Ch'ên Pêng-nien 陳鵬年 (T. 北溟 and 滄洲) Jan. 10, 1664-1723, Feb. 9, official, was a native of Hsiang-t'an, Hunan. In his youth his family retired to the mountains to avoid disturbances following the revolt of Wu San-kuei [q.v.]. There he engaged in the study of the classics. When the family returned to Hsiang-t'an he took the examinations, finally receiving his chin-shih degree in Peking in 1691. Five years later he was appointed magistrate of Hsi-an, Chekiang, and then of Shan-yang, Kiangsu. He achieved a reputation as a. model official with the appellation "Ch'ên Ch'ing-t'ien" 陳青天 (Ch'ên of the Clear Sky) because of his  honesty, frugality, and good sense. When he was prefect of Nanking (1703-05) his superior, Ašan (阿山, d. 1714) governor-general of Kiangsu, motivated by jealousy, falsely accused him of bribery in connection with revenue and taxation, and of impropriety in establishing lecture-halls on sites that had previously been utilized for houses of prostitution. Although sentenced to die, he was granted imperial pardon. Convinced of his innocence, the emperor summoned him to Peking where he was placed on the commission to edit the anthology of Sung, Chin, Yüan, and Ming poetry, 四朝詩 Ssŭ-ch'ao shih, which was printed in 1709 in 312 chüan.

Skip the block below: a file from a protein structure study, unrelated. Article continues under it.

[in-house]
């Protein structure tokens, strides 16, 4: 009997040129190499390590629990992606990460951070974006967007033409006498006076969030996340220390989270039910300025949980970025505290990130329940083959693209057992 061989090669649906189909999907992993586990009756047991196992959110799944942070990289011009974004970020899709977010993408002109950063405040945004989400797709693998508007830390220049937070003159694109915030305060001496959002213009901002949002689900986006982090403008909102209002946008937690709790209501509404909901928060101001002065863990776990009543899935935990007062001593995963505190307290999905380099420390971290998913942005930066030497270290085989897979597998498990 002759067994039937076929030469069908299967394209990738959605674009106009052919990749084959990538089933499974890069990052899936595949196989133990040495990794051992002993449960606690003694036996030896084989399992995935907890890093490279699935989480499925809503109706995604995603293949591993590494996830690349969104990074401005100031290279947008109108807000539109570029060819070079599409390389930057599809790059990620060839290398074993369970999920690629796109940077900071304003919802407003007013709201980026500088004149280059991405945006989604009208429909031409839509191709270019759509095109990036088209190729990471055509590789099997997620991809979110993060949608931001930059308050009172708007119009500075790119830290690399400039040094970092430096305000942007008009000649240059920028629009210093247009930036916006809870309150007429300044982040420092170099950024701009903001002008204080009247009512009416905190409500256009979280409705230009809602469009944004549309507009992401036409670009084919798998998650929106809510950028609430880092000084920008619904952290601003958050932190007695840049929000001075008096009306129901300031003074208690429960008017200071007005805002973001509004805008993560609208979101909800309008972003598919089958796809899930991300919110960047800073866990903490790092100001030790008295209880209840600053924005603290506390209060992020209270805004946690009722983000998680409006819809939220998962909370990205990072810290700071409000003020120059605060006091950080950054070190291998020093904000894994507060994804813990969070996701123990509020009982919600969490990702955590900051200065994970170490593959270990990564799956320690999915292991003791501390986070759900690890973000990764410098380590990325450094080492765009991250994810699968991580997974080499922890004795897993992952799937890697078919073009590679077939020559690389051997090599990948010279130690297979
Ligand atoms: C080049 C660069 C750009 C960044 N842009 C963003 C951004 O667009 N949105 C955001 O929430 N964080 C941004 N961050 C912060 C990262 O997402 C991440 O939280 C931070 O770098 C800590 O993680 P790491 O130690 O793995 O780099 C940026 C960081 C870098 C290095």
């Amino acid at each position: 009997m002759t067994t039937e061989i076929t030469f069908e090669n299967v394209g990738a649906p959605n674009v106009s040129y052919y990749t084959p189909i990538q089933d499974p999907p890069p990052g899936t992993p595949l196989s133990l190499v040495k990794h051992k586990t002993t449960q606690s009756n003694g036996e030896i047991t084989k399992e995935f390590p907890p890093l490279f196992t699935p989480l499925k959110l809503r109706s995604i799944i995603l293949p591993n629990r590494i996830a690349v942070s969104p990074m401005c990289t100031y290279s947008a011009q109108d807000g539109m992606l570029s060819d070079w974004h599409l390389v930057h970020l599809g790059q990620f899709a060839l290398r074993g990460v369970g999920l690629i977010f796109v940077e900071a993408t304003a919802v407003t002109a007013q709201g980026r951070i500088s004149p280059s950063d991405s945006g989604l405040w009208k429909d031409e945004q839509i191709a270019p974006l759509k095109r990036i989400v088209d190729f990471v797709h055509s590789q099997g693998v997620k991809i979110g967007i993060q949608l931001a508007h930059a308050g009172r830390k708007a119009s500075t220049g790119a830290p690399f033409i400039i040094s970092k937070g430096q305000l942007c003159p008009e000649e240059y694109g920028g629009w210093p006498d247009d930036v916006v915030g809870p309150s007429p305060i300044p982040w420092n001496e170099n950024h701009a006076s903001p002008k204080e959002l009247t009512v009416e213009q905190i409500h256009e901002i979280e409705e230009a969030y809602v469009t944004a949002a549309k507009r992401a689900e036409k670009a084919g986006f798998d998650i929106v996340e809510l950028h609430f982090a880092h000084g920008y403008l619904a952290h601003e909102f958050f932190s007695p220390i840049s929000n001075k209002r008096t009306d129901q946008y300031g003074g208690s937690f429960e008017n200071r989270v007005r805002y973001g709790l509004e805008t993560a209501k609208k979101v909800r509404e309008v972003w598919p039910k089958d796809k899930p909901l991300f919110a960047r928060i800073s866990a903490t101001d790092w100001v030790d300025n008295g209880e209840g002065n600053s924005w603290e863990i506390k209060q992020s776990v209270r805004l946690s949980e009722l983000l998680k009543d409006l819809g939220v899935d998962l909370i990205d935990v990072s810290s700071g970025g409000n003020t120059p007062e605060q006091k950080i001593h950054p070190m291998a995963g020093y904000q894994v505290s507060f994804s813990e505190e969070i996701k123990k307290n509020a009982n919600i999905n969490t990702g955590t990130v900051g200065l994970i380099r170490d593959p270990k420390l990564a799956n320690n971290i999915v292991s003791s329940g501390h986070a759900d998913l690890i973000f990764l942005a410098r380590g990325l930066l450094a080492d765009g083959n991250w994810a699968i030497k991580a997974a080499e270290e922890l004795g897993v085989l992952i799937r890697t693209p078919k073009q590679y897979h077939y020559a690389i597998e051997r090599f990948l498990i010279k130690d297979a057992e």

In 1708 he was appointed prefect of Soochow and in the following year, acting-financial commissioner of Kiangsu. Gali [q.v.], governor-general of Kiangsu, accused him in 1711 of treason for a poem, entitled 虎邱 Hu-ch'iu, which he had written concerning a hillock of that name located seven li northwest of Soochow. This accusation was likewise disallowed by the emperor who again summoned him to Peking. This time (1719-1722) he served on the editorial board that compiled the phrase dictionary, Fên-lei tzu chin (see under Ho Ch'o). Later he was ordered to assist Chang P'êng-ko [q.v.] in a survey of the Grand Canal, and in 1721 was made director-general of Yellow River Conservancy in Honan, which post he held until his death in 1723. He was canonized as K'o-ch'in 恪勤. His collected prose works, 道榮堂文集 Tao-Jung-t'ang wên-chi, in 6 chüan, and his verse, Tao jung-t'ang (詩)-chi in 10 chüan, were printed, together with his nien-p'u, in 1762. An edition of his collected works, entitled Ch'ên K'o-ch'in chi, in 39 chüan, is listed in the Imperial Catalogue (see under Chi Yün). A treatise on public administration, 歷仕政略 Li shih chêng lüeh, in 1 chüan, and rules and regulations for river conservancy, 河工條約 Ho-kung t'iao-yüeh, also in 1 chüan, were both written shortly before his death.
[ 1/283/6b; 3/164/la; 23/16/la; 湖南文徵 Hunan wên-chêng 32/1, 61/59; Ssŭ-k'u (see under Chi Yün) 184/2b; Hsiang-t'an-hsien chih (1889) chüan 8, sec. 4/81a.)
C. P. WONG